23 September 2007

The importance of lyrics



Nicole C. Mullen's Always Love You is well outside my normal preferences of music genre. First, it's what I would call "girly" - the kind of song that my female relatives would pick at a karaoke while the male relatives sit out. Second, it's somewhere in the "black" range - the kind of music that black people typically sing and enjoy, to which I've never paid enough attention to tell the difference between the various genres (rhythm and blues? reggae?). And third, the singer's style is in the direction of one that I really don't like - where it has an "ah-ah" sound breaking up the middle of the melody line rather than a straight-through "aaaaahhh" and breaks only at breaths.

It also turns out to be "gospel" - and the theme song for the Christian movie End of the Spear. Christian music is about as far outside my musical interests as one can get. This particular song, however, is about love rather than God, so I kept listening.

What caught my attention was the lyrics. They're unusual for having a three-line rhyme scheme, and the singer does a wonderful job of matching emotion to lyrics to melody. The song as a whole is very well constructed, and I have it as one of my current top ten favorites.



Meanwhile, Snow Patrol's Chasing Cars has everything I could ever want in a song, musically speaking. The slow, melancholic start, the gradual introduction of different instruments adding their parts to the greater whole, the strings that come in last, the way it all builds and falls and comes back in again, even the sound of the singer's voice.

But good lord, the lyrics make me want to stab myself in the head repeatedly with a fork. Each stanza sounds like it's going to say something profound ... and then it doesn't. Nothing goes anywhere. It's an insipid mess. It doesn't even slightly rhyme, and the choice of words is like fingernails on chalkboard. This is one song I would enjoy a whole lot more if it were in a language I don't understand. Someone needs to write better lyrics to fit to this song. :p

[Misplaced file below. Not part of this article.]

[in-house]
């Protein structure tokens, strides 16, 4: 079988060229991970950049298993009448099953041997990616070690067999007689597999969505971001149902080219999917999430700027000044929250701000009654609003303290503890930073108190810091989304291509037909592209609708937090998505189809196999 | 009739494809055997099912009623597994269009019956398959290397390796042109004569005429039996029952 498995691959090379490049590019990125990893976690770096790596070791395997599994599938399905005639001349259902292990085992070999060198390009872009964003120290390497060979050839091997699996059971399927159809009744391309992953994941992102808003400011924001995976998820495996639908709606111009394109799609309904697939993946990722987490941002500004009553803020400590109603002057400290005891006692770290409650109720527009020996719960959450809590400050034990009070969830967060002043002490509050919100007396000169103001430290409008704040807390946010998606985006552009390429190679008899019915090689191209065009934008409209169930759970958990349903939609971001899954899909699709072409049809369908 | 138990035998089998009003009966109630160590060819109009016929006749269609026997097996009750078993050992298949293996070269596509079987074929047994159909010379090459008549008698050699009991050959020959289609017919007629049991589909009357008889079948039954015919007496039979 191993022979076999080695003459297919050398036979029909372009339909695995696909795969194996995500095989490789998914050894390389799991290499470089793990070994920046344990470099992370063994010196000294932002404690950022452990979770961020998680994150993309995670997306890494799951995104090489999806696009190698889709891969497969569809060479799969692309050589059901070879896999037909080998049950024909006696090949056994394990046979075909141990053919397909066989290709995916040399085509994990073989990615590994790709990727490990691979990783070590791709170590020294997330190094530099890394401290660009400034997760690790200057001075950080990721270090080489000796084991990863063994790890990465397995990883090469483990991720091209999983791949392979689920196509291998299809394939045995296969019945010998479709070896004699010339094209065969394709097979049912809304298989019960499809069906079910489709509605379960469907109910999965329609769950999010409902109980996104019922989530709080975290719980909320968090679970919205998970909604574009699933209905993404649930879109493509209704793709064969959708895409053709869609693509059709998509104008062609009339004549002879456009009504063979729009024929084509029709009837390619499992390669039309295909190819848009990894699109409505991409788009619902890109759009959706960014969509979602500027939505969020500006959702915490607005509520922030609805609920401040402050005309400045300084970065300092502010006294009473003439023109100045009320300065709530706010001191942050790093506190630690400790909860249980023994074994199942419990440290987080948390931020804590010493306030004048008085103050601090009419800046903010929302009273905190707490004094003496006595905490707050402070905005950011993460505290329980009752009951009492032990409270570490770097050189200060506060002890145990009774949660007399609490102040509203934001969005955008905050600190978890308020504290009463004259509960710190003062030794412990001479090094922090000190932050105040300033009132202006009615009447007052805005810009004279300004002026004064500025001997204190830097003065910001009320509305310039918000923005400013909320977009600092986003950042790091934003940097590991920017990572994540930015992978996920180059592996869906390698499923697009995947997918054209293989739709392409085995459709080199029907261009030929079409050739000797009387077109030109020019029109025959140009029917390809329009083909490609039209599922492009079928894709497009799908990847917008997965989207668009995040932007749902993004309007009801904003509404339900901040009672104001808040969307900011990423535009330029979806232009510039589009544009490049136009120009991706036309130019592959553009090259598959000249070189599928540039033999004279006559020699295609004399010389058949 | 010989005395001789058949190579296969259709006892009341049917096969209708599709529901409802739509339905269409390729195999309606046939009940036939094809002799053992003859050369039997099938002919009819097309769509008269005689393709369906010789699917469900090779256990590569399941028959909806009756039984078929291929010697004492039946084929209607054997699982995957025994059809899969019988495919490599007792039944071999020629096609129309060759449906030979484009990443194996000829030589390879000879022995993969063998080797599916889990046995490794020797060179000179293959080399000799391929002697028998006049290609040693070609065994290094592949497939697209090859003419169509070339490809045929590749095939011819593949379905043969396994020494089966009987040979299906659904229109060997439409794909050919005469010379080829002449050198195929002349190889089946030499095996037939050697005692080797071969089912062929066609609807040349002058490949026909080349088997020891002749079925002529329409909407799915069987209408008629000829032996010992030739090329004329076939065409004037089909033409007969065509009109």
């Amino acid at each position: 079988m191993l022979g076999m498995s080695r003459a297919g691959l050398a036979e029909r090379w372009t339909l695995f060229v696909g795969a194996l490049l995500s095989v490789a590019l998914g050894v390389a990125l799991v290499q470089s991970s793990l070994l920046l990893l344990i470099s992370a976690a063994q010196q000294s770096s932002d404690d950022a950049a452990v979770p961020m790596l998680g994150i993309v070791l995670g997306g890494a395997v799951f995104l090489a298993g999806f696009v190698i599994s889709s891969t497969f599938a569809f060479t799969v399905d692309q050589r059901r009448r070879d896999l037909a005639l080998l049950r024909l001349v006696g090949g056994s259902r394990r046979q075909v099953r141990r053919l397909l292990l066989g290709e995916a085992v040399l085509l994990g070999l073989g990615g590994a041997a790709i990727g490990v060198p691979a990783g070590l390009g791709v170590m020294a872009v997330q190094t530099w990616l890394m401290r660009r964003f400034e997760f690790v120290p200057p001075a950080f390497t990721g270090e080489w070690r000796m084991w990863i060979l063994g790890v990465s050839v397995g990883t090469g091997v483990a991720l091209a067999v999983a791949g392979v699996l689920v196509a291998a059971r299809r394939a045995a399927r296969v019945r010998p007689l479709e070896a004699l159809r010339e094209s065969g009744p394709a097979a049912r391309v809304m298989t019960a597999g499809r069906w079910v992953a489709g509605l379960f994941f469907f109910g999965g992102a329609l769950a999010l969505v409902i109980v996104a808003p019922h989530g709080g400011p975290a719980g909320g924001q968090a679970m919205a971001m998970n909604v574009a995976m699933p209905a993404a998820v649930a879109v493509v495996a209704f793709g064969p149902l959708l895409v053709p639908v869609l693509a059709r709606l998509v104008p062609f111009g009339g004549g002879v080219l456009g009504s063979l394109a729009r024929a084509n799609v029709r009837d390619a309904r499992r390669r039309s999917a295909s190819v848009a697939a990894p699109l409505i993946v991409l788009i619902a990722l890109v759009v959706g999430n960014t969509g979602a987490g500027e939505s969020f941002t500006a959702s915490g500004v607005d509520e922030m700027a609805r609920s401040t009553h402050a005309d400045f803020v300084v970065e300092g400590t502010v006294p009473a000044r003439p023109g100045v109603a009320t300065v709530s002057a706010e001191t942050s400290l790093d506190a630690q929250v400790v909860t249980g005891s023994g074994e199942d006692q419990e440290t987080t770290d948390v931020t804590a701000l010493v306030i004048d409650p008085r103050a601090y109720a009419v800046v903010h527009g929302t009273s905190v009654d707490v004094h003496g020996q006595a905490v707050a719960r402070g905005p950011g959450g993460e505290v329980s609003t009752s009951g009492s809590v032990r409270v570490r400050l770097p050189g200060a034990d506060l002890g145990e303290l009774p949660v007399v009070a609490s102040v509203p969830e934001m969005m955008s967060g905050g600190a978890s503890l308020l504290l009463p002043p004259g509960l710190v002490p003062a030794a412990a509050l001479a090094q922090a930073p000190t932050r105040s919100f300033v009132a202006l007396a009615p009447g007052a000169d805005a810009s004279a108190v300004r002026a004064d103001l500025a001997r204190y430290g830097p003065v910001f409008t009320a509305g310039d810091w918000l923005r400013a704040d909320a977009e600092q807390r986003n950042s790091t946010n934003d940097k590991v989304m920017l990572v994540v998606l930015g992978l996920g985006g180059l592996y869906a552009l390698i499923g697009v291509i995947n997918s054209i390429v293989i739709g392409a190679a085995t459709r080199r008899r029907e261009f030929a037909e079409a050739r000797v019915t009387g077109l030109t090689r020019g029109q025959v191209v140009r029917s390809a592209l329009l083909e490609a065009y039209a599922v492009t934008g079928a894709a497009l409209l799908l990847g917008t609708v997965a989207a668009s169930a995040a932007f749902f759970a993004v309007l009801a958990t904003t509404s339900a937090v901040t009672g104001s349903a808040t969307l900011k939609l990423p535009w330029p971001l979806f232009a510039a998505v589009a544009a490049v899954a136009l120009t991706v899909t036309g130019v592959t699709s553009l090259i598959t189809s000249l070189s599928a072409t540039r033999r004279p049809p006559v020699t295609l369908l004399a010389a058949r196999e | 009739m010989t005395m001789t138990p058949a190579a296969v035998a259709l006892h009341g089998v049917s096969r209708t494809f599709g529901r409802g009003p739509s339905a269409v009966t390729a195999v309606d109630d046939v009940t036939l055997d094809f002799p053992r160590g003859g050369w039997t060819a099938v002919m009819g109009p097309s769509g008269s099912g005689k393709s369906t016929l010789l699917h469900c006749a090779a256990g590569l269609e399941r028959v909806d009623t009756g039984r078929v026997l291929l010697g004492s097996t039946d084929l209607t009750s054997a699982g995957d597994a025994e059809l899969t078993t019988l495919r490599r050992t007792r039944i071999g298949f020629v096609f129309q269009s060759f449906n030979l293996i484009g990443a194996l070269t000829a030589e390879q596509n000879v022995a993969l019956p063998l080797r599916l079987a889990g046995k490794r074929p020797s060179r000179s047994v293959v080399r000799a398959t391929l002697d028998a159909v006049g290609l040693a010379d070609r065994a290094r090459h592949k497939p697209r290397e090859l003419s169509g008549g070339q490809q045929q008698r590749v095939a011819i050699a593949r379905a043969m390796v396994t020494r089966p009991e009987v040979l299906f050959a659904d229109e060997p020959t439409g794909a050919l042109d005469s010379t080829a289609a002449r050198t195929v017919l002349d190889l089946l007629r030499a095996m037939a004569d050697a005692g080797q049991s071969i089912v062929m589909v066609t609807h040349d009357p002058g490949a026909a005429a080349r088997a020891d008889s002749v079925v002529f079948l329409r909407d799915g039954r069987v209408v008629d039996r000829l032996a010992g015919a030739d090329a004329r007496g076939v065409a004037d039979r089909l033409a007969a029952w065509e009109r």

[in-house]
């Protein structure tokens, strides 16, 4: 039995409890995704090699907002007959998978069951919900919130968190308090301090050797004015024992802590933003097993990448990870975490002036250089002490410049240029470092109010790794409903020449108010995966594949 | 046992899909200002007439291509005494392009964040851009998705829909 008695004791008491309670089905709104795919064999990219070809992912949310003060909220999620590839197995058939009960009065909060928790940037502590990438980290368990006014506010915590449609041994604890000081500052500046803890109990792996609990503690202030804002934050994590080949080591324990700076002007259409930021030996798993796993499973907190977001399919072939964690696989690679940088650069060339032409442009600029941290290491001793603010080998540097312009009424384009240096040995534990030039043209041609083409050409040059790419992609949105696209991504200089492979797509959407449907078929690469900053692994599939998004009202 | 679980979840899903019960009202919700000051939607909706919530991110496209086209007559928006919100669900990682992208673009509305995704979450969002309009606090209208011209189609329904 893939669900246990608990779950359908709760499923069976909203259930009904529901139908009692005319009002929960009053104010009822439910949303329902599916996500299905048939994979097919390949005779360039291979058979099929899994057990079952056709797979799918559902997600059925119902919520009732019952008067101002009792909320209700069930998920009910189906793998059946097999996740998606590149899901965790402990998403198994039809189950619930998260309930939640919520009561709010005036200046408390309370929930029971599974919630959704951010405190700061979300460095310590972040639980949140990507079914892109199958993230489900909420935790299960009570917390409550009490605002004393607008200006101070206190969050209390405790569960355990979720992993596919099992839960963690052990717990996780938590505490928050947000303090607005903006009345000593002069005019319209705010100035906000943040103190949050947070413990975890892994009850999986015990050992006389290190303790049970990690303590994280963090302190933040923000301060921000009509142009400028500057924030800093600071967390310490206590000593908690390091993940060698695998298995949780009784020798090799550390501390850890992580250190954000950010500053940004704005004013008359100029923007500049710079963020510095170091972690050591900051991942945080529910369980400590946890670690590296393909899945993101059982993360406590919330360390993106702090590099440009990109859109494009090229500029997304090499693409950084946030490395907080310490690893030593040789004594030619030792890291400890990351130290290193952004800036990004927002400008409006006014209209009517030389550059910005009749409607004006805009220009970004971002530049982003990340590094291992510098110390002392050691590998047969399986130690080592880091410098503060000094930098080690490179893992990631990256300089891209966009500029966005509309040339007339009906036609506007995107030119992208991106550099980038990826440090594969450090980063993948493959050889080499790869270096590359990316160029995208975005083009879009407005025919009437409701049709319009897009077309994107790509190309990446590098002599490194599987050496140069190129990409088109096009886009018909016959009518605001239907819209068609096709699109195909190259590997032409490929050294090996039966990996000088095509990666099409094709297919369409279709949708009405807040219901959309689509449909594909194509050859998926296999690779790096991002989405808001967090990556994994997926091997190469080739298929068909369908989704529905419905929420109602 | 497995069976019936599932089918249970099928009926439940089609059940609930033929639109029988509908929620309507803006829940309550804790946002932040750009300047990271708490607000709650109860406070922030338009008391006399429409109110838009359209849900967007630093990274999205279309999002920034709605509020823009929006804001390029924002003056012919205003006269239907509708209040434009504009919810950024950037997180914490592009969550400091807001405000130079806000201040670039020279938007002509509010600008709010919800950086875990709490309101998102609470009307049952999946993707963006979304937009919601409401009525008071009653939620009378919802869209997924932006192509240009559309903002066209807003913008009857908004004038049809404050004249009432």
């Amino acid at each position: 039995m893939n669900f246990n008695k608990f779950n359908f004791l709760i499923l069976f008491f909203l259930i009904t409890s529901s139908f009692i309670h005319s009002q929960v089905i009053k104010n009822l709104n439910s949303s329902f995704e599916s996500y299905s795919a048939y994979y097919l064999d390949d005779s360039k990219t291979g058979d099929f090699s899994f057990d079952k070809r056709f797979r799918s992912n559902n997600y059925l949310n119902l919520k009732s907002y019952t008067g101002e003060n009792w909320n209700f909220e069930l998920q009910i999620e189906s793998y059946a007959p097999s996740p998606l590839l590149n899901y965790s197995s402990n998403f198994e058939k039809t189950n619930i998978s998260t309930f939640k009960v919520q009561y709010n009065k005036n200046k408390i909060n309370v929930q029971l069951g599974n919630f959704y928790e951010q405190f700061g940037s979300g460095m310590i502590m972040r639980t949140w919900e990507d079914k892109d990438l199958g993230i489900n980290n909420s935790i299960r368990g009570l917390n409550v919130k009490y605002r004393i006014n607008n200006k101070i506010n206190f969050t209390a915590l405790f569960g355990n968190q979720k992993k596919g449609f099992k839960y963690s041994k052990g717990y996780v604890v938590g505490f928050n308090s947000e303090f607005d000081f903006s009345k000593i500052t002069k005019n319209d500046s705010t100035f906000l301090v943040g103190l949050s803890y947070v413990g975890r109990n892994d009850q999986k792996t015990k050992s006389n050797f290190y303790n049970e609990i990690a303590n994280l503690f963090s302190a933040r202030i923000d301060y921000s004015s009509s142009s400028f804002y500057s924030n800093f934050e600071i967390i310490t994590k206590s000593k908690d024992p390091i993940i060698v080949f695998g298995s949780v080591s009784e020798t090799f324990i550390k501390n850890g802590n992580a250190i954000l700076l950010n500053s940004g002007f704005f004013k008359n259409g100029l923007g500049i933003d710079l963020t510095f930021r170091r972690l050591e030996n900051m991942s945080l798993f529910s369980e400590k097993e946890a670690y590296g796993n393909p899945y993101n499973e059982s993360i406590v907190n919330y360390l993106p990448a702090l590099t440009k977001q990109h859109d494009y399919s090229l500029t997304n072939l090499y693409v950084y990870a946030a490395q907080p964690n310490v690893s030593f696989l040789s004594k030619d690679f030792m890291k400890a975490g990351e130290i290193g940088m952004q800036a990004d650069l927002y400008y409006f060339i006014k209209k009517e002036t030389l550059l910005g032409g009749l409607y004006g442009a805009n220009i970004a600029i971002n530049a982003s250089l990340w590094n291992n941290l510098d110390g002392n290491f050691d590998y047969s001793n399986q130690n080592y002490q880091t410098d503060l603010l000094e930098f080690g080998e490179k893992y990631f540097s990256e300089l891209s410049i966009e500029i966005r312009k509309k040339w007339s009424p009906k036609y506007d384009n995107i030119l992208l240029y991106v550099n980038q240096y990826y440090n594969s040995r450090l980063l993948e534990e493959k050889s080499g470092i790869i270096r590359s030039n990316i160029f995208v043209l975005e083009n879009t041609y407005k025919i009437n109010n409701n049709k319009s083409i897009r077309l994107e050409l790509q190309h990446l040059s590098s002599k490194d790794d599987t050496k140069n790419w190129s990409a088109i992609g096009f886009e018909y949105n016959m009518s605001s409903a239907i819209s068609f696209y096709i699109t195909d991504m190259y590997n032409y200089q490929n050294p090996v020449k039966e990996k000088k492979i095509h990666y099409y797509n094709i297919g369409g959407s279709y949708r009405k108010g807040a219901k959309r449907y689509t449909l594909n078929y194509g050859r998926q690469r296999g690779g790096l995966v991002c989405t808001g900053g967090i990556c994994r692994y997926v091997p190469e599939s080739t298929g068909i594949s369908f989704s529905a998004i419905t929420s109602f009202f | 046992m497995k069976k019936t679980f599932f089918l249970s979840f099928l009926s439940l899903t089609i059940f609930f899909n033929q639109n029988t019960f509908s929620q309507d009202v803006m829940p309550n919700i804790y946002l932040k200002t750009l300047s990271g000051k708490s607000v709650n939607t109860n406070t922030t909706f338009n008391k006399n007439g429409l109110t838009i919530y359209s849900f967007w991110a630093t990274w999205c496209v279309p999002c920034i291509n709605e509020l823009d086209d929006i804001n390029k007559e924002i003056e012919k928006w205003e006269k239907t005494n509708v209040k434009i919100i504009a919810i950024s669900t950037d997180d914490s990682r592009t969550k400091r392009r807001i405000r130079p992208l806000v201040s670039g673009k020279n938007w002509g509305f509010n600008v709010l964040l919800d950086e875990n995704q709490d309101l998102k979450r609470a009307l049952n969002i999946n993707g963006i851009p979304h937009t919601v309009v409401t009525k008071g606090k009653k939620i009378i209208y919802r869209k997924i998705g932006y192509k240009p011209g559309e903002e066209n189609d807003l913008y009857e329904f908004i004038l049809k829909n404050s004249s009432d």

6 comments:

janiece.murphy said...

Thanks for the Mullen song. I'm always looking for new music, and I do like R&B and gospel style music that doesn't mention God. Is that an Oxymoron?

Want a giggle? The End of the Spear, a movie about meddling missionaries in Ecuador, cast Chad Allen in the lead role...and he's gay. Hee!

MWT said...

I dug around a bit and noticed that. :) It's discussed in the Wikipedia article. I'd say good for them to see past that and hire him anyway - baby steps are good too. ;) The movie sounds interesting enough that I've put it on my list of movies to get around to renting someday.

As for other non-God gospel, well, having Mullen's song on my Pandora list seems to be turning up all sorts of interesting things. So far nothing else that talks about something besides God, though. I'll let you know if I find anything.

janiece.murphy said...

Yeah, I thought it was good of them to honor their offer to Allen even after they found out he was gay, in spite of the fact that it obviously bothered them tremendously. Although being surprised when people do the right thing says something, too.

MWT said...

Baby steps. :) A friend of mine in his 50s says that queers now are in the same position that blacks were back in his youth. It'll take a few decades of education, but they'll figure it out eventually (says the hopeless optimist).

janiece.murphy said...

You're right - baby steps are better than no steps at all. For the sake of my gay family members and friends, though, I want progress now.

Impatient? Who me?

Rebelcat said...

Lyrics are important stuff. The wrong lyrics and the song can be destroyed. Even when the lyrics don't make sense or they can barely be understood or not understood at all, the lyrics are an instrument among the other.

Lyrics can be a weapon. It can try to raise a debate. Or just try to tell a tales. And then there is the ones that explains how the singer feels. That's the ones that make you think "Oh, that's exactly how it feels! I'm not alone feeling this way." That's the ones that can save lives.

And then there is the ones that you try to figure out the meaning of all your life. Or until you give up and realize that it doesn't matter. Because it means one thing for you and if it means something different to someone else, it doesn't matter.

But...if you want to debate about the meanings of songs go to this page:
http://www.songmeanings.net